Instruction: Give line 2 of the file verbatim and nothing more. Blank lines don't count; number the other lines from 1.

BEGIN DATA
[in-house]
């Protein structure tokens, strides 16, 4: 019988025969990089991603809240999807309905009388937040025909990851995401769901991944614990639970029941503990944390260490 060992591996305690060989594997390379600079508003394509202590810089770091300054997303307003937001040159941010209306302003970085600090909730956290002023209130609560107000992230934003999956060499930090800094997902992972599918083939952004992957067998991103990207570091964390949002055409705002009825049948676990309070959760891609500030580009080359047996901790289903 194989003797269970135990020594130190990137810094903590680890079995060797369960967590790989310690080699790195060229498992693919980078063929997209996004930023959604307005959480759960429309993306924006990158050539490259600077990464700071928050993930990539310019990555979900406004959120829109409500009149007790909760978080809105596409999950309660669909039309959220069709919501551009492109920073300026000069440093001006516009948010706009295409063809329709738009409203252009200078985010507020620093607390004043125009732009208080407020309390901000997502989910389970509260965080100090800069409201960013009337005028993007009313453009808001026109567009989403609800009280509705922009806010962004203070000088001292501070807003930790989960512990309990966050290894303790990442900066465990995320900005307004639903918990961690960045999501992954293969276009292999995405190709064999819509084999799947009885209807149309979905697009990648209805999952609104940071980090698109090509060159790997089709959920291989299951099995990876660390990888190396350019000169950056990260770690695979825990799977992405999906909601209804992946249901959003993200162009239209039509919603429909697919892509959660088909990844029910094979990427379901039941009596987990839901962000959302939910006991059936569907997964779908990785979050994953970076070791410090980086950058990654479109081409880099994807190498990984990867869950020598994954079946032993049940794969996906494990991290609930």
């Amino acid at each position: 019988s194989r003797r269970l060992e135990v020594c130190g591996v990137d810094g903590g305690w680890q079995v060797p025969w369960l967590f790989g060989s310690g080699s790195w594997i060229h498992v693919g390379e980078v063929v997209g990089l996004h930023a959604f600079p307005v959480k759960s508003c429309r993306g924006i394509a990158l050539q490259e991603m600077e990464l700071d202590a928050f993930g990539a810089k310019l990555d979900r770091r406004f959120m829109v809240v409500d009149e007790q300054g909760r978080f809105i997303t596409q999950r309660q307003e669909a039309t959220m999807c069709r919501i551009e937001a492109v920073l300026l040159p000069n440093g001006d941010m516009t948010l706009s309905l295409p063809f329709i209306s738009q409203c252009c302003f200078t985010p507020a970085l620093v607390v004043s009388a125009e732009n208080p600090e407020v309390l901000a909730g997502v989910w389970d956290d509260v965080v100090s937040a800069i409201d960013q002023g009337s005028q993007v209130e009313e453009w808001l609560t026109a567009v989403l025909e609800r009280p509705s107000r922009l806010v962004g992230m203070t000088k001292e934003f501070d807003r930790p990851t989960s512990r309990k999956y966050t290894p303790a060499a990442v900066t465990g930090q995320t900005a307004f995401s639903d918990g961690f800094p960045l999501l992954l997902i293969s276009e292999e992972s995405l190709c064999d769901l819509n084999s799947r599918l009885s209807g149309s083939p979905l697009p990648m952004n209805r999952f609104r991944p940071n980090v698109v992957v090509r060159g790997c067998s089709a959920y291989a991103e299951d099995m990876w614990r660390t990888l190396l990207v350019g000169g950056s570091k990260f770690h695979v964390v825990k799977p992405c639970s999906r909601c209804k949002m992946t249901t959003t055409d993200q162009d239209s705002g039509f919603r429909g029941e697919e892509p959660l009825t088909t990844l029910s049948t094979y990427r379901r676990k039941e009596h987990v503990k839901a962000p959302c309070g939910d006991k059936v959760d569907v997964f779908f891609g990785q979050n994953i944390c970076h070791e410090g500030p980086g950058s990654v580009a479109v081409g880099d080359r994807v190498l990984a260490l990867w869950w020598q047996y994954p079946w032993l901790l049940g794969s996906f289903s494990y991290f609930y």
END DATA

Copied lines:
């Protein structure tokens, strides 16, 4: 019988025969990089991603809240999807309905009388937040025909990851995401769901991944614990639970029941503990944390260490 060992591996305690060989594997390379600079508003394509202590810089770091300054997303307003937001040159941010209306302003970085600090909730956290002023209130609560107000992230934003999956060499930090800094997902992972599918083939952004992957067998991103990207570091964390949002055409705002009825049948676990309070959760891609500030580009080359047996901790289903 194989003797269970135990020594130190990137810094903590680890079995060797369960967590790989310690080699790195060229498992693919980078063929997209996004930023959604307005959480759960429309993306924006990158050539490259600077990464700071928050993930990539310019990555979900406004959120829109409500009149007790909760978080809105596409999950309660669909039309959220069709919501551009492109920073300026000069440093001006516009948010706009295409063809329709738009409203252009200078985010507020620093607390004043125009732009208080407020309390901000997502989910389970509260965080100090800069409201960013009337005028993007009313453009808001026109567009989403609800009280509705922009806010962004203070000088001292501070807003930790989960512990309990966050290894303790990442900066465990995320900005307004639903918990961690960045999501992954293969276009292999995405190709064999819509084999799947009885209807149309979905697009990648209805999952609104940071980090698109090509060159790997089709959920291989299951099995990876660390990888190396350019000169950056990260770690695979825990799977992405999906909601209804992946249901959003993200162009239209039509919603429909697919892509959660088909990844029910094979990427379901039941009596987990839901962000959302939910006991059936569907997964779908990785979050994953970076070791410090980086950058990654479109081409880099994807190498990984990867869950020598994954079946032993049940794969996906494990991290609930």